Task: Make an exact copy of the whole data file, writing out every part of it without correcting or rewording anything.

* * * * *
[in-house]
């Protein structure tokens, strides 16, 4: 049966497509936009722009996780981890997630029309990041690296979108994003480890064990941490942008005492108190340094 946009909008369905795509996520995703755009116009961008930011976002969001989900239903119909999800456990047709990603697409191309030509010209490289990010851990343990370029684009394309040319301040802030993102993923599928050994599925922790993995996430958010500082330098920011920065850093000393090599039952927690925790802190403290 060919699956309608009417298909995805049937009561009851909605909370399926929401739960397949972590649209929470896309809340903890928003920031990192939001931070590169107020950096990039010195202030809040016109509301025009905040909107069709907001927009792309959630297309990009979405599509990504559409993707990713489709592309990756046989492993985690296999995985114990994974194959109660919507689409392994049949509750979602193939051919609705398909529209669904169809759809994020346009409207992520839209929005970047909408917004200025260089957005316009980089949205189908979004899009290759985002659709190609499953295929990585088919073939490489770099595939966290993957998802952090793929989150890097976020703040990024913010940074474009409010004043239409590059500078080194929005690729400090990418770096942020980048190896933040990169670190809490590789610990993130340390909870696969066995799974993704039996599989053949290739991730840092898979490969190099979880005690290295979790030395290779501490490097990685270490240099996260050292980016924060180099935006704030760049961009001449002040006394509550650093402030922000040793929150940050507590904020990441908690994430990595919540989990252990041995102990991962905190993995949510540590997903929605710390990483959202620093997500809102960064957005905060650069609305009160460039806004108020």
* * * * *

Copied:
[in-house]
């Protein structure tokens, strides 16, 4: 049966497509936009722009996780981890997630029309990041690296979108994003480890064990941490942008005492108190340094 946009909008369905795509996520995703755009116009961008930011976002969001989900239903119909999800456990047709990603697409191309030509010209490289990010851990343990370029684009394309040319301040802030993102993923599928050994599925922790993995996430958010500082330098920011920065850093000393090599039952927690925790802190403290 060919699956309608009417298909995805049937009561009851909605909370399926929401739960397949972590649209929470896309809340903890928003920031990192939001931070590169107020950096990039010195202030809040016109509301025009905040909107069709907001927009792309959630297309990009979405599509990504559409993707990713489709592309990756046989492993985690296999995985114990994974194959109660919507689409392994049949509750979602193939051919609705398909529209669904169809759809994020346009409207992520839209929005970047909408917004200025260089957005316009980089949205189908979004899009290759985002659709190609499953295929990585088919073939490489770099595939966290993957998802952090793929989150890097976020703040990024913010940074474009409010004043239409590059500078080194929005690729400090990418770096942020980048190896933040990169670190809490590789610990993130340390909870696969066995799974993704039996599989053949290739991730840092898979490969190099979880005690290295979790030395290779501490490097990685270490240099996260050292980016924060180099935006704030760049961009001449002040006394509550650093402030922000040793929150940050507590904020990441908690994430990595919540989990252990041995102990991962905190993995949510540590997903929605710390990483959202620093997500809102960064957005905060650069609305009160460039806004108020």